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Organism that create or supress water

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Organism that create or supress water

Postby phyrial » Thu Jul 18, 2013 11:53 pm

Hello, I have a very particular question for a personal work :

I'm searching for any organism group, bacteria, animal, species, etc... ( preferentially a group of species ) that can, with a given amount of time, noticeably create OR eradicate any water in their environment. ( I don't mind where the water goes or come from )

If possible, I would like the most powerful living creature, that can for example create a lake or destroy it just by living in it.

If this doesn't exist, then some type of plant can be acceptable too.

Thank you for your suggestions,
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Postby animartco » Wed Aug 07, 2013 2:00 pm

I could be wrong Phyrial but I don't think that anything organic can create water, and anything that drinks it would either swell up a lot of have to pass it.
However for creating a more watery landscape how about the beaver?
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Re: Organism that create or supress water

Postby jonmoulton » Wed Aug 07, 2013 9:54 pm

Look at the equation for respiration. We all create water from oxygen and sugar. However, it would take a very long time to respire a lake's worth of water.
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Postby animartco » Mon Aug 12, 2013 11:51 am

Whoops Jonmoulton, I wish I'd learned some chemistry at school. I can't get my head round making a liquid out of a gas and a solid. I know we breathe out water and of course sweat and urinate and cry, but are there ever circumstances in which we (or any animal) make more than we drink? Come to think of it most of the water we pass is saltwater so it could have more volume? Or not.
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Postby JackBean » Mon Aug 12, 2013 12:56 pm

The metabolic water, either produced or consumed in the metabolism, is rather minor.

@phyrial - any organism group and some plant would be acceptable? You should study more what belongs to organisms.
The problem is that water is so much concentrated (about 66 M), that it would be really hard to make some real contribution to water changes via metabolism. But you could be interested in trees which respire water.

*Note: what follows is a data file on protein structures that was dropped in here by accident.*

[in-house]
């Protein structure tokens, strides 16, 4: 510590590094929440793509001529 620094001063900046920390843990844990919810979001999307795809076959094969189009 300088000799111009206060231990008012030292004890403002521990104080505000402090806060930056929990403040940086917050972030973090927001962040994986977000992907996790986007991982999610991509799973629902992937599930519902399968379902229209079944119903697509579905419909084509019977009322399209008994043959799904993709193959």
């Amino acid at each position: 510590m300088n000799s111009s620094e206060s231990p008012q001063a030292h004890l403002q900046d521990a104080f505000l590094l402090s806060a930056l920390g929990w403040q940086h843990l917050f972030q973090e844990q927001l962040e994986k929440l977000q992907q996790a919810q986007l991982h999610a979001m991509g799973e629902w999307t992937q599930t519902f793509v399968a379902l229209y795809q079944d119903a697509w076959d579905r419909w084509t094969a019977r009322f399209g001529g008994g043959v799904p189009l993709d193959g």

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Re: Organism that create or supress water

Postby jonmoulton » Mon Aug 12, 2013 4:32 pm

"...are there ever circumstances in which we (or any animal) make more than we drink?" Yes, our water output is on average greater than our water input; we make water. However, as Jack points out, respiration makes a minor addition of water to the flow of water through our system. Plants, on the other hand, release oxygen gas from water and use the water's hydrogen in making sugars.

Chemicals change state as they react all the time. TNT is a solid that makes a lot of gas as it explodes. Many compounds can exist in various physical states depending on the temperature, such as water in solid, liquid or gaseous state. The product of a chemical reaction has a new composition and can have many different physical properties than the reactants (color, density, thermal conductivity, heat capacity, etc.).
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Postby animartco » Mon Aug 19, 2013 3:07 pm

Thank you very much Jonmoulton for such a comprehensive explanation. So we do make water! And the plants take up more than they transpire because they are storing it. So, if we burnt all the forests we'd drown? Would it make a lot of difference to the sea level? I also wonder whether the amounts, animals v plants cancel out.
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Re: Organism that create or supress water

Postby jonmoulton » Mon Aug 19, 2013 4:37 pm

Plants are tricky -- they produce water by respiration but use water during photosynthesis. Burning the forests would not make us drown due to changes in metabolic water flux, but might make us drown when it rains and the hillsides slide into the valleys (trees and bushes stabilize the sloping soil).
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Postby JackBean » Tue Aug 20, 2013 3:33 pm

if you burned significant amount of living organisms (either plants or animals), that would produce quite some water, first because all living organisms contain lots of water (in general more than 50%) and second because all the hydrogen in organic molecules would be converted to water. But that's something different from what you asked for in the first place, isn't it?
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Postby animartco » Sat Aug 31, 2013 2:32 pm

Yes, I was thinking more in terms of the long term effects of eradicating the forests. 50% less plants on earth would raise the sea level by ? And if animals excrete more water than they take up 100% more people ditto Still can't get my head round animals creating water though. Is it something to do with the salt?
And do geese or whales that can drink salt water make more water than other animals?
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Postby JackBean » Tue Sep 03, 2013 9:42 am

You cannot create anything from nothing or destroy something into nothing. That's not how world works.
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